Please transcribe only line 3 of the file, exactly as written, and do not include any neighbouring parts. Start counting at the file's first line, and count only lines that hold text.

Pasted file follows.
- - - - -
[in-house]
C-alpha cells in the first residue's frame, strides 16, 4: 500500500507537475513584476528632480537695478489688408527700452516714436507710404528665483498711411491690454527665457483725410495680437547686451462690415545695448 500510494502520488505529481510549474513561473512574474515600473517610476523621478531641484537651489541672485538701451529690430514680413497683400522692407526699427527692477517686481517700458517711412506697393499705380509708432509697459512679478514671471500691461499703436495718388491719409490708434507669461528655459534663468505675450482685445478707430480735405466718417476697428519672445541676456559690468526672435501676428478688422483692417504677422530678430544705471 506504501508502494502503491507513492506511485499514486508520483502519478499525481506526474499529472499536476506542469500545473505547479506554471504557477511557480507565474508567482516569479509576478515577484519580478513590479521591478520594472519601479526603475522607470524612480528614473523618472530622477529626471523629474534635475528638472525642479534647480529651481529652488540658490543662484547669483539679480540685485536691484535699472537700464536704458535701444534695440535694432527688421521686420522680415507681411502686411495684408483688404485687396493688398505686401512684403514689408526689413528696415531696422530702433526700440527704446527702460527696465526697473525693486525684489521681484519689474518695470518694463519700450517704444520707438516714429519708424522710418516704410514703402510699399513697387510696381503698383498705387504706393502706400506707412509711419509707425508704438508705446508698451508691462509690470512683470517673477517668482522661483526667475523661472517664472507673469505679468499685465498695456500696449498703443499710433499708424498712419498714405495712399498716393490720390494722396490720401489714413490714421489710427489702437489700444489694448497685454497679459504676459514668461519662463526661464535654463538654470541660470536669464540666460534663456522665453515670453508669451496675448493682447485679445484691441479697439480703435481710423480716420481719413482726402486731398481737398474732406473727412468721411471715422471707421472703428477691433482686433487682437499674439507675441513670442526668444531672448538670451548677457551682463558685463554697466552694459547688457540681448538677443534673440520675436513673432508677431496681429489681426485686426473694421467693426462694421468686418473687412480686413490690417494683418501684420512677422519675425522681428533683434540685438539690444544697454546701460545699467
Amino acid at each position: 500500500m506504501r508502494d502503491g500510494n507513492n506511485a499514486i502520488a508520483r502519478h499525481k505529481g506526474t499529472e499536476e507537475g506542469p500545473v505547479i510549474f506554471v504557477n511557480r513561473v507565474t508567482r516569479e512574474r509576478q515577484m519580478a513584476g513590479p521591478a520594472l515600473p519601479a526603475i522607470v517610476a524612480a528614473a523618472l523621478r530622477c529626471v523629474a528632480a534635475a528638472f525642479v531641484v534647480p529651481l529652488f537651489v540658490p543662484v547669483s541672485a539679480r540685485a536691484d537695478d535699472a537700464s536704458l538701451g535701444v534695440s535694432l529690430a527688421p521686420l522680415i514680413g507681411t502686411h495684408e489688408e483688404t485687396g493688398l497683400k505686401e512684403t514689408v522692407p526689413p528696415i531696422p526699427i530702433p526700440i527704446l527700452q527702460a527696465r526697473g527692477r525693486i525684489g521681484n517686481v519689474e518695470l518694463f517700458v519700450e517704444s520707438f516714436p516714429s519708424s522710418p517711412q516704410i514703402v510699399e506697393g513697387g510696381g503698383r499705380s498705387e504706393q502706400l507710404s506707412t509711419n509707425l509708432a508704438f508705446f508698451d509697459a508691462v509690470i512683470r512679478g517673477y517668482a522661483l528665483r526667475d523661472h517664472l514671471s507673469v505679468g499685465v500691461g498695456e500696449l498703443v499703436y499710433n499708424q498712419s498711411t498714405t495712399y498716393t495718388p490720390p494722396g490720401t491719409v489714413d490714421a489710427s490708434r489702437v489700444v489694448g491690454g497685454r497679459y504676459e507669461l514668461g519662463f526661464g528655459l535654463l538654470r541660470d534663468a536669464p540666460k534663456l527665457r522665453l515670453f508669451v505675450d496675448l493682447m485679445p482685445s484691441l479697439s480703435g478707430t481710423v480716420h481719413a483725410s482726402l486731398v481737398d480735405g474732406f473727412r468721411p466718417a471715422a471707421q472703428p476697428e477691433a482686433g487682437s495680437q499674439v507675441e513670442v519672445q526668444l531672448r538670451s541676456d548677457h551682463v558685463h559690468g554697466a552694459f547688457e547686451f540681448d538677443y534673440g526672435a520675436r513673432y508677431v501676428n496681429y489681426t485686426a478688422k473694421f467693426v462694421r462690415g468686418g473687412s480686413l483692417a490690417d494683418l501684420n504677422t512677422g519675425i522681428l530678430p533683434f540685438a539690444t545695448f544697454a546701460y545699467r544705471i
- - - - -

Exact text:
Amino acid at each position: 500500500m506504501r508502494d502503491g500510494n507513492n506511485a499514486i502520488a508520483r502519478h499525481k505529481g506526474t499529472e499536476e507537475g506542469p500545473v505547479i510549474f506554471v504557477n511557480r513561473v507565474t508567482r516569479e512574474r509576478q515577484m519580478a513584476g513590479p521591478a520594472l515600473p519601479a526603475i522607470v517610476a524612480a528614473a523618472l523621478r530622477c529626471v523629474a528632480a534635475a528638472f525642479v531641484v534647480p529651481l529652488f537651489v540658490p543662484v547669483s541672485a539679480r540685485a536691484d537695478d535699472a537700464s536704458l538701451g535701444v534695440s535694432l529690430a527688421p521686420l522680415i514680413g507681411t502686411h495684408e489688408e483688404t485687396g493688398l497683400k505686401e512684403t514689408v522692407p526689413p528696415i531696422p526699427i530702433p526700440i527704446l527700452q527702460a527696465r526697473g527692477r525693486i525684489g521681484n517686481v519689474e518695470l518694463f517700458v519700450e517704444s520707438f516714436p516714429s519708424s522710418p517711412q516704410i514703402v510699399e506697393g513697387g510696381g503698383r499705380s498705387e504706393q502706400l507710404s506707412t509711419n509707425l509708432a508704438f508705446f508698451d509697459a508691462v509690470i512683470r512679478g517673477y517668482a522661483l528665483r526667475d523661472h517664472l514671471s507673469v505679468g499685465v500691461g498695456e500696449l498703443v499703436y499710433n499708424q498712419s498711411t498714405t495712399y498716393t495718388p490720390p494722396g490720401t491719409v489714413d490714421a489710427s490708434r489702437v489700444v489694448g491690454g497685454r497679459y504676459e507669461l514668461g519662463f526661464g528655459l535654463l538654470r541660470d534663468a536669464p540666460k534663456l527665457r522665453l515670453f508669451v505675450d496675448l493682447m485679445p482685445s484691441l479697439s480703435g478707430t481710423v480716420h481719413a483725410s482726402l486731398v481737398d480735405g474732406f473727412r468721411p466718417a471715422a471707421q472703428p476697428e477691433a482686433g487682437s495680437q499674439v507675441e513670442v519672445q526668444l531672448r538670451s541676456d548677457h551682463v558685463h559690468g554697466a552694459f547688457e547686451f540681448d538677443y534673440g526672435a520675436r513673432y508677431v501676428n496681429y489681426t485686426a478688422k473694421f467693426v462694421r462690415g468686418g473687412s480686413l483692417a490690417d494683418l501684420n504677422t512677422g519675425i522681428l530678430p533683434f540685438a539690444t545695448f544697454a546701460y545699467r544705471i